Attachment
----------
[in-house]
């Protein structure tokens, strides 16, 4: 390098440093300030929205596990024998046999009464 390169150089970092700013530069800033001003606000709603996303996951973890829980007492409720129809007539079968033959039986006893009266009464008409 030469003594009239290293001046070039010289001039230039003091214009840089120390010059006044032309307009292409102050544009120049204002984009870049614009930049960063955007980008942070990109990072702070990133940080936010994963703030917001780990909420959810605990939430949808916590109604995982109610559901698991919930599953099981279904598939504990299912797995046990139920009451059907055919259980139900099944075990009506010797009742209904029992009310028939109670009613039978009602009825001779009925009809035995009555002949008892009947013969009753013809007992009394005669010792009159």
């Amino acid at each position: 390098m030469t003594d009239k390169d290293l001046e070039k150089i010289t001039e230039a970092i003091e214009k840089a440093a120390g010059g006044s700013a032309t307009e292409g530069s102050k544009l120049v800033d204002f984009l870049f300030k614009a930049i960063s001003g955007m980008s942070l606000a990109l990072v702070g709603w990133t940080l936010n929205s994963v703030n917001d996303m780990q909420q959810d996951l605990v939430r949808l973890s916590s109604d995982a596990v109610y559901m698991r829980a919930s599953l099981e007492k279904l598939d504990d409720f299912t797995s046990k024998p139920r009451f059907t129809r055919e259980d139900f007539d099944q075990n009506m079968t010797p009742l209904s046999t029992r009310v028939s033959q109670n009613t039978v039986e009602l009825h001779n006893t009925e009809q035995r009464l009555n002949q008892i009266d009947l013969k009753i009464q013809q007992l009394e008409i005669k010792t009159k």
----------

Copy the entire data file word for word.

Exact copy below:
[in-house]
């Protein structure tokens, strides 16, 4: 390098440093300030929205596990024998046999009464 390169150089970092700013530069800033001003606000709603996303996951973890829980007492409720129809007539079968033959039986006893009266009464008409 030469003594009239290293001046070039010289001039230039003091214009840089120390010059006044032309307009292409102050544009120049204002984009870049614009930049960063955007980008942070990109990072702070990133940080936010994963703030917001780990909420959810605990939430949808916590109604995982109610559901698991919930599953099981279904598939504990299912797995046990139920009451059907055919259980139900099944075990009506010797009742209904029992009310028939109670009613039978009602009825001779009925009809035995009555002949008892009947013969009753013809007992009394005669010792009159």
């Amino acid at each position: 390098m030469t003594d009239k390169d290293l001046e070039k150089i010289t001039e230039a970092i003091e214009k840089a440093a120390g010059g006044s700013a032309t307009e292409g530069s102050k544009l120049v800033d204002f984009l870049f300030k614009a930049i960063s001003g955007m980008s942070l606000a990109l990072v702070g709603w990133t940080l936010n929205s994963v703030n917001d996303m780990q909420q959810d996951l605990v939430r949808l973890s916590s109604d995982a596990v109610y559901m698991r829980a919930s599953l099981e007492k279904l598939d504990d409720f299912t797995s046990k024998p139920r009451f059907t129809r055919e259980d139900f007539d099944q075990n009506m079968t010797p009742l209904s046999t029992r009310v028939s033959q109670n009613t039978v039986e009602l009825h001779n006893t009925e009809q035995r009464l009555n002949q008892i009266d009947l013969k009753i009464q013809q007992l009394e008409i005669k010792t009159k």